Measuring food for nutrient density can tell us all we need to know about the quality of the soil it was grown in.
Join us on our journey of learning how to grow and measure nutrient dense food and help develop the right yardstick for assessing food quality.
The evidence is building which relates food grown in harmony with nature to an increase of beneficial nutrients. The ability to measure this is powerful as it creates a useful feedback loop to inform growers how well they are doing which also relates directly to planetary and human health. This is crucial information to empower Food Citizens to understand and support those growers who are creating better food.
Field observations show that ‘excellent’ values of nutrient dense food:
- return excellent yields
- prevent pests and diseases
- tastes better
- has a longer shelf life
Research is beginning to show that ‘excellent’ values of nutrient dense food:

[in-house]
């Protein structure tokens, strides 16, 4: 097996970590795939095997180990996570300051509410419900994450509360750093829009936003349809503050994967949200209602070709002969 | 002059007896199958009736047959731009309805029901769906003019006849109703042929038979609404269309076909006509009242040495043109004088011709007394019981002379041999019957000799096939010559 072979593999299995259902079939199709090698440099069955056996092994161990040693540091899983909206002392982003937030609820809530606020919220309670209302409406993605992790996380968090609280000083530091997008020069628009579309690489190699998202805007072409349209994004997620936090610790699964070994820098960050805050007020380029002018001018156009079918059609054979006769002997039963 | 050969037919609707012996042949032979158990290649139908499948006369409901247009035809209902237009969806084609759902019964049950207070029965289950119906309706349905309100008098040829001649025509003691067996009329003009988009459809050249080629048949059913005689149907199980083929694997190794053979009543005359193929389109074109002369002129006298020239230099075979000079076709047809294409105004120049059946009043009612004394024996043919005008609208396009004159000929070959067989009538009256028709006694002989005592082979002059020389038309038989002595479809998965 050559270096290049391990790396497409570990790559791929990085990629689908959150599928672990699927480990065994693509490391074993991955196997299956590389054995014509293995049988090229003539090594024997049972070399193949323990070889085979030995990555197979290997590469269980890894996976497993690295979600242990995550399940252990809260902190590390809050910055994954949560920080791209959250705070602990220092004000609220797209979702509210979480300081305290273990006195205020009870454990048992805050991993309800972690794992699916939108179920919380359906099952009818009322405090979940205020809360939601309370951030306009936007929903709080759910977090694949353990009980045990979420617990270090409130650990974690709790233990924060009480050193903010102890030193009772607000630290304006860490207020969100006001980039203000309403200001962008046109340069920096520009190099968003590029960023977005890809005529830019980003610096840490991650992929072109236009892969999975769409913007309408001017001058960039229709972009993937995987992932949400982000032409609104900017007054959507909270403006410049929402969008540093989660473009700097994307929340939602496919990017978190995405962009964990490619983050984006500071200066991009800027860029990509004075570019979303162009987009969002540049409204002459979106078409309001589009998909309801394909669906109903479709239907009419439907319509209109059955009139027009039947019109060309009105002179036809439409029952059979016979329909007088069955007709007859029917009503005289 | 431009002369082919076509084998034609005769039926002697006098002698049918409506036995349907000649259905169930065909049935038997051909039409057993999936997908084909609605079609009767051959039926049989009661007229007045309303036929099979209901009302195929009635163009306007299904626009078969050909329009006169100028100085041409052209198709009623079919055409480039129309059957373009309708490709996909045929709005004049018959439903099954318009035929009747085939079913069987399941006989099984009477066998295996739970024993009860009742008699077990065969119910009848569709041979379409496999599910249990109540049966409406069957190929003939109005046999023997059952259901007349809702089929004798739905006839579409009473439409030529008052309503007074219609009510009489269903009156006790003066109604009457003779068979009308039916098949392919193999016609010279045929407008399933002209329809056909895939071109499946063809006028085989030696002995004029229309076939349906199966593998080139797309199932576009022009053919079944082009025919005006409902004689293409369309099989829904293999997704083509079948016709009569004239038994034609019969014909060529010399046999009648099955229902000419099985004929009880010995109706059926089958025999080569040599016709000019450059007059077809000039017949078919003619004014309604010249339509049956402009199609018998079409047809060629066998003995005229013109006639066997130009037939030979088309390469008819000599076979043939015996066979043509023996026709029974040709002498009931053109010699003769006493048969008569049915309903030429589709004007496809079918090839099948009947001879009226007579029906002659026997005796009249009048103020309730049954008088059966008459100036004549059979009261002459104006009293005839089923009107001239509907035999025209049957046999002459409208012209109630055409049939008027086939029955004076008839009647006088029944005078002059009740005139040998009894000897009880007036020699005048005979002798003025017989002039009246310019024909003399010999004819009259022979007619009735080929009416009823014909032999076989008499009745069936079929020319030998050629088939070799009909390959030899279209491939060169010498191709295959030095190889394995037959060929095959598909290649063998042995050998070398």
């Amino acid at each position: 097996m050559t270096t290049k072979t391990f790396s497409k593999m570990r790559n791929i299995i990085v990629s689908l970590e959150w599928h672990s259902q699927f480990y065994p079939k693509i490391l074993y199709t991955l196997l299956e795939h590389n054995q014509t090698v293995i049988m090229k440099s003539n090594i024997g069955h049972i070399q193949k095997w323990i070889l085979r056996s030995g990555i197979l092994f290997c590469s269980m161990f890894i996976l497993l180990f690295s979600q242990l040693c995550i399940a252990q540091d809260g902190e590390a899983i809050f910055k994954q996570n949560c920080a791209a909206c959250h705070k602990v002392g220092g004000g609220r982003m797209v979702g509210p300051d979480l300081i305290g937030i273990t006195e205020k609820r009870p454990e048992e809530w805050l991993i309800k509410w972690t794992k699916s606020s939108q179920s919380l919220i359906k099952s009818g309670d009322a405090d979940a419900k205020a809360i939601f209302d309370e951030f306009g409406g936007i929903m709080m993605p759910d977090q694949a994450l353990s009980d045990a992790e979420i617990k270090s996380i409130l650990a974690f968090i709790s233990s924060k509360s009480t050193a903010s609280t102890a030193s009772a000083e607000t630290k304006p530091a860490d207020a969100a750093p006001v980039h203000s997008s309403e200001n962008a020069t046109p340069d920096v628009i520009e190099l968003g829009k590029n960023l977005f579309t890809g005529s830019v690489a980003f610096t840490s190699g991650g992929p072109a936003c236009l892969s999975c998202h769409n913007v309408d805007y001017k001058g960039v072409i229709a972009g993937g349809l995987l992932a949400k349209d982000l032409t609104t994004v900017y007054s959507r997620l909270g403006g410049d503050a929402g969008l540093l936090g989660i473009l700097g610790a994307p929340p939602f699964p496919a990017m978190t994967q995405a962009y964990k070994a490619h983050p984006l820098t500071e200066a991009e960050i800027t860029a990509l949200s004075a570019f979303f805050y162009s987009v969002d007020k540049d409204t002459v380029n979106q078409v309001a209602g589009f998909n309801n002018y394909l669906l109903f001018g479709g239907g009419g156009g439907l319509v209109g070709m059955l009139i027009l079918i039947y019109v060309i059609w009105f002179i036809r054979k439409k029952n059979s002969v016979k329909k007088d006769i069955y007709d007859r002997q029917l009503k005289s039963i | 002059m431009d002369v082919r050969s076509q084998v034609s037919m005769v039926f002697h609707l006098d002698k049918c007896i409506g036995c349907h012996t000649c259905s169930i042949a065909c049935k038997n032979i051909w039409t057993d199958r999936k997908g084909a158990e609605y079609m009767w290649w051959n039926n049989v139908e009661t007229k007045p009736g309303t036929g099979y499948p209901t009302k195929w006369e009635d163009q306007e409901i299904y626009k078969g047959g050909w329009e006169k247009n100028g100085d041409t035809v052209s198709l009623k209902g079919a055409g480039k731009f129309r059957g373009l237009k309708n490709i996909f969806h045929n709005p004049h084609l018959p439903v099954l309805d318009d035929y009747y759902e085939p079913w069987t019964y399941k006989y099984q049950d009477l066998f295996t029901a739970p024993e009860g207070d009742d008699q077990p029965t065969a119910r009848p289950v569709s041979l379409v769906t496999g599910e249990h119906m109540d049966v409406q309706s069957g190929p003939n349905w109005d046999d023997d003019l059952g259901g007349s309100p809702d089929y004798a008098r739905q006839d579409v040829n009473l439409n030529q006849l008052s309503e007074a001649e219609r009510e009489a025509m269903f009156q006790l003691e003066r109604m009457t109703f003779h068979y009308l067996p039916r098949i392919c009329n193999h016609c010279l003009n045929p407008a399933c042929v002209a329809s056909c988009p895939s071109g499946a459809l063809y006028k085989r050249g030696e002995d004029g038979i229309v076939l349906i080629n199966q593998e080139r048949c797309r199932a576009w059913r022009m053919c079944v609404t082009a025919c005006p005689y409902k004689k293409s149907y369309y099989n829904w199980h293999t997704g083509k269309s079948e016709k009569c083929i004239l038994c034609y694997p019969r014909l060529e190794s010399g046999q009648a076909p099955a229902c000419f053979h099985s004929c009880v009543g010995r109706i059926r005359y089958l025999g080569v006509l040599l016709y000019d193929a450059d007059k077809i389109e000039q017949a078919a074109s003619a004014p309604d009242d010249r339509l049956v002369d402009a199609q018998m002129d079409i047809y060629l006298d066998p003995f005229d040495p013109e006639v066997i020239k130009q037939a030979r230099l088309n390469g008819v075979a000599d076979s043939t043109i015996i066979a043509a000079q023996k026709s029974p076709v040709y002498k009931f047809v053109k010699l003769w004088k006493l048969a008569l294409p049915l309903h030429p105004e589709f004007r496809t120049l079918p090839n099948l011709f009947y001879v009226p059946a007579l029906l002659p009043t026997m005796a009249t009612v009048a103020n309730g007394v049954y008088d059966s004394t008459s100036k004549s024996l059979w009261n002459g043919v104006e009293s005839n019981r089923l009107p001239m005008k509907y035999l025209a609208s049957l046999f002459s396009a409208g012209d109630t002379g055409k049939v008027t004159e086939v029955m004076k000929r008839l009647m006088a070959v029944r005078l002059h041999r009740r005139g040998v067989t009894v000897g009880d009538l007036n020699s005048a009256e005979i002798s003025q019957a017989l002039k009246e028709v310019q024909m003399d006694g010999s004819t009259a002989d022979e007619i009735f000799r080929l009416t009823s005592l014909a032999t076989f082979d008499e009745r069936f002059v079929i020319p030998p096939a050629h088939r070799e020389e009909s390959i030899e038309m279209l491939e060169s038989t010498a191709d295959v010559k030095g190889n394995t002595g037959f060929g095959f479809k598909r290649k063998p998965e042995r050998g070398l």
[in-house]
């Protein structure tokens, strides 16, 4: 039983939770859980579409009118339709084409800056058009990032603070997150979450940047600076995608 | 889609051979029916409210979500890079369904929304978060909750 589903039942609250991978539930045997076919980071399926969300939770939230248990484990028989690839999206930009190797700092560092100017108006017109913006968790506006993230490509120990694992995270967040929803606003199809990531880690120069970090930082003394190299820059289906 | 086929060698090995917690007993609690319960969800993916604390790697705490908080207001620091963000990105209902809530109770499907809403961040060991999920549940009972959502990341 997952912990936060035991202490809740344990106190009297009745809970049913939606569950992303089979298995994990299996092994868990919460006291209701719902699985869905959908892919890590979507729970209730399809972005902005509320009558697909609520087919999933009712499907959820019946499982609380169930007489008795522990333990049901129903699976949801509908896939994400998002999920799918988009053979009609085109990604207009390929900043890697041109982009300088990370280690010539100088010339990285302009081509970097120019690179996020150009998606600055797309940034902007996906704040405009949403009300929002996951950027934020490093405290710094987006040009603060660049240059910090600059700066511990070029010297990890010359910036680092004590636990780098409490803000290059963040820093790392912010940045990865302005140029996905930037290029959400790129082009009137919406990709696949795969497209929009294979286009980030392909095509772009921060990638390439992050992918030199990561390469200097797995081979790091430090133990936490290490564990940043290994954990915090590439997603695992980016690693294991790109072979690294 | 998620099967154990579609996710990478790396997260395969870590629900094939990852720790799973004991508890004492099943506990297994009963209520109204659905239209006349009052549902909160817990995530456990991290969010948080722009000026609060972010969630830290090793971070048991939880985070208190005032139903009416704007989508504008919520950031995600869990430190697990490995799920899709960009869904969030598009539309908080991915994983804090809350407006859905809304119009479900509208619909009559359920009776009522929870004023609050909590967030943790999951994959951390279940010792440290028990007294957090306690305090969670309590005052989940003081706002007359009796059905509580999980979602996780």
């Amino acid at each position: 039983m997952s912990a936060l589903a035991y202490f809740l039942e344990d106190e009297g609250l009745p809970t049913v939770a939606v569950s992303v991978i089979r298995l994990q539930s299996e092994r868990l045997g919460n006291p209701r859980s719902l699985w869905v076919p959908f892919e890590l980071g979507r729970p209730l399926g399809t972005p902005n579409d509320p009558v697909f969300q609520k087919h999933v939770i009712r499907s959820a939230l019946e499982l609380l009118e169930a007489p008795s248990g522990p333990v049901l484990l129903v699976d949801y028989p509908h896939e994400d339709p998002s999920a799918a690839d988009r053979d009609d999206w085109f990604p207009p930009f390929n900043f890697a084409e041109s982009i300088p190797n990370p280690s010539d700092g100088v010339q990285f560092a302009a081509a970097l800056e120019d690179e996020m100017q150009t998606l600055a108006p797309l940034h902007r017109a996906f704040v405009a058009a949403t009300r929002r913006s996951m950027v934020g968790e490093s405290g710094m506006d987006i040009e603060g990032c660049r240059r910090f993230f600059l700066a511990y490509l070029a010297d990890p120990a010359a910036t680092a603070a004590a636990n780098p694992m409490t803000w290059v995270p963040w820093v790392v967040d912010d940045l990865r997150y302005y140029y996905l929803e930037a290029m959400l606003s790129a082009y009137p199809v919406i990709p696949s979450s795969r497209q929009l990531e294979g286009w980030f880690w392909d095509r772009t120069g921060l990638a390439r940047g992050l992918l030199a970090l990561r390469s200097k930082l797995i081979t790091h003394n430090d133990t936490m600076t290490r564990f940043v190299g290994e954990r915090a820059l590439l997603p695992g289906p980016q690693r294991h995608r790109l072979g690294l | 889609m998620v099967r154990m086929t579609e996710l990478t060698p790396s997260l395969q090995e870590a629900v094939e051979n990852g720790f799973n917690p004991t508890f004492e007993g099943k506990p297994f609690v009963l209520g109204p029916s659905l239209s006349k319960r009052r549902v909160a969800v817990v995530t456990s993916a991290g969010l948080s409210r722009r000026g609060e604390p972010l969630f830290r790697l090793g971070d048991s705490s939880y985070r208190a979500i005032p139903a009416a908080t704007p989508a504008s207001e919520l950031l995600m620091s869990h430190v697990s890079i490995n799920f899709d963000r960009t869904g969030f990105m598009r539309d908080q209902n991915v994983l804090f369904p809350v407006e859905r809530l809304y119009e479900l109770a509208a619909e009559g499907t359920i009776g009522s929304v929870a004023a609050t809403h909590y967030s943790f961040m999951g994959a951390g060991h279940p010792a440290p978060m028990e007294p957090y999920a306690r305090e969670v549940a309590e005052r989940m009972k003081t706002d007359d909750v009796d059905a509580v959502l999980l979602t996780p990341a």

- regenerates soil
- increases biodiversity of beneficial soil microbes.
This increases carbon and water cycling which directly addresses climate change.
Learn with us how to regenerate soils and grow nutrient dense food by becoming involved in one or both of our citizen science projects.
1) Brix testing measures carbohydrates in plant sap to assess how well the plant was able to photosynthesise, this is an indicator of nutrient density. Anybody can test using simple equipment. Record your data on our database and compare results with others. Make changes to your growing practices and check the results next season.
2) The Bionutrient Meter is a global, open-source project to develop an affordable handheld scanner that will test food in real-time for nutrient density. In collaboration with our partners, The Bionutrient Institute (USA), food samples and the soils they were grown will be sent to The James Hutton Institute in Scotland. Results will be shared on a global open-source platform and used to expose nutrient variation to calibrate the Bionutrient Meter.